According to World Bank Senior Agriculture Economist Vinay Vutukuru, the success of BIMA PIMA is a forward-thinking approach that If scaled up and emulated, can potentially propel crop insurance to greater heights and support the sector’s transformation and resilience.

    Acre Africa: +254 719 249 615  

                        This email address is being protected from spambots. You need JavaScript enabled to view it.


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    bbb31ba545f312355bf7aa379743585c pot plants drainage

    By George Munene

    Vetiver grass is classed as the most cost-efficient living barrier in controlling soil erosion with semi-arid farmers reporting 40-50 per cent yield increases when using vetiver hedges on their farms. 

    Vetiver, which translates to ‘root that is dug deep’, penetrates to depths in excess of three meters in some soil types. These roots literally ‘nail the soil to the ground’. 

    It is a non-invasive (doesn't wander from where it's planted) perennial grass used in soil conservation and slope stabilisation.

    “In protected fields, the implementation of The Vetiver System assists farmers by holding nutrients and moisture in their fields which both improve yields and extend the growing season. 

    In areas where flooding is a challenge vetiver grass spreads excess water across crop areas, equalizing the hydrological pressure, thus preventing or protecting the crop areas from being washed away,” explained Patrick Mukora, a board member of Plus-Kenya.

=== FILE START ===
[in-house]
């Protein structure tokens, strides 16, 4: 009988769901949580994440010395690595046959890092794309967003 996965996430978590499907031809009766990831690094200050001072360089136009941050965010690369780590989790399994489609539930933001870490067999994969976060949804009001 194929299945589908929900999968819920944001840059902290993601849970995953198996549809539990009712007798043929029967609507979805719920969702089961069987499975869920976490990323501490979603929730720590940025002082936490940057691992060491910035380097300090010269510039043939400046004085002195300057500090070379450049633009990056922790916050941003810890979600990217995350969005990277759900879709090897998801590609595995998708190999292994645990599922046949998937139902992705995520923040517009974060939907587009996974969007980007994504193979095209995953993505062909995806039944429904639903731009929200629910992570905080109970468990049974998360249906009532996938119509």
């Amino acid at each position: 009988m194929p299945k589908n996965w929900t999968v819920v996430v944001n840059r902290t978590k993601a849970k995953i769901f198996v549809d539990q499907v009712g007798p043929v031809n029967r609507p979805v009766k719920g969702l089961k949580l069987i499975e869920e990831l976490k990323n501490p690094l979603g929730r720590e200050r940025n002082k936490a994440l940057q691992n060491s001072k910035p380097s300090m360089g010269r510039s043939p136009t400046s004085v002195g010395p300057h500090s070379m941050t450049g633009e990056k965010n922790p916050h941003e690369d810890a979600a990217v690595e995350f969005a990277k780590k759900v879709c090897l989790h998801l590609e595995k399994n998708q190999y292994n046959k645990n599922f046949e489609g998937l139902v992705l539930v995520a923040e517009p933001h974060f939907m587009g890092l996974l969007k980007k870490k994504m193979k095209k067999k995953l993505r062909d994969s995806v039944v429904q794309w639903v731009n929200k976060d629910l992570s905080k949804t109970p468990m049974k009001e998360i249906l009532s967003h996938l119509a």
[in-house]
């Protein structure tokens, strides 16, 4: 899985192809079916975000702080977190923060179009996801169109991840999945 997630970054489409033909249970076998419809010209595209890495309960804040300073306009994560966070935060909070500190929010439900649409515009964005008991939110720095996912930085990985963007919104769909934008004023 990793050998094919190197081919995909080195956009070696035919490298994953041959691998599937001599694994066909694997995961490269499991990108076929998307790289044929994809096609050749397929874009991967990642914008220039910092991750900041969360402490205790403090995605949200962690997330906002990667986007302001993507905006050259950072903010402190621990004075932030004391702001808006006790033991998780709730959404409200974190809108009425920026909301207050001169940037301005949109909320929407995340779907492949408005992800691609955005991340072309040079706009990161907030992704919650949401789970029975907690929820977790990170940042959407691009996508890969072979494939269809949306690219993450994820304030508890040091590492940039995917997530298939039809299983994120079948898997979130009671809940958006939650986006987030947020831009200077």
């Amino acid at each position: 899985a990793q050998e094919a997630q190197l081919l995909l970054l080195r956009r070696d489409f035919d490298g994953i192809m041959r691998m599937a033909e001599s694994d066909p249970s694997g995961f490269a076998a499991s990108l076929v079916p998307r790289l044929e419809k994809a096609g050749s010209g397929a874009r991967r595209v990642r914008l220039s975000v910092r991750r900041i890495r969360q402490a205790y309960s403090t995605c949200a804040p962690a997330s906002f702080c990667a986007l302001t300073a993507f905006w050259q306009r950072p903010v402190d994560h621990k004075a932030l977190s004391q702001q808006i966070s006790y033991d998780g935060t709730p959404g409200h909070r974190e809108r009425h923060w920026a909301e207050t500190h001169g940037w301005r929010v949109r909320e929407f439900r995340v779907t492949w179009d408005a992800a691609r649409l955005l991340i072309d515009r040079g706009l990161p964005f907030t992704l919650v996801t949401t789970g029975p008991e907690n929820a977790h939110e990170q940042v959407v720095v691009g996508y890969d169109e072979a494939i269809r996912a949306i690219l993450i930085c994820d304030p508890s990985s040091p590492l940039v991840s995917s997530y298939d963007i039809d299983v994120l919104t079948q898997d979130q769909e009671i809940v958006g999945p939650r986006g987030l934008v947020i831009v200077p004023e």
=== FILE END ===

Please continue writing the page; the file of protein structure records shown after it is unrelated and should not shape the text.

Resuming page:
Plus-Kenya (Platform for Land Use Sustainability) is a registered NGO, that promotes the use of The Vetiver System to rehabilitate and rehydrate Kenya’s landscapes.

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    Vetiver grass is better in preventing erosion than constructed earth or soil banks in that it is easier to construct and maintain; does not break even under heavy rain; hedges serve to redistribute water in the farm rather than divert it as is the case with artificial banks; while earth banks must follow contours with sharp bends obstructing ploughing, vetiver hedges follow a smooth course. 

    Vetiver also benefits crops with improved fertility, water infiltration, and good quality mulch. 

    Often planted as hedges, vetiver can also be used to help the soil retain moisture and fertility; protect crops against flood damage; function as wind and fire breakers; provide fodder when cut fresh every 4-6 weeks (dry vetiver hay is indigestible); remediation of contaminated water and land; make urine soaking beds for livestock, reduce pests (pull Chilo stem borers from maize as well as being a harbour for predator insects and form a sharp leaf barrier that snakes and rodents can't get through).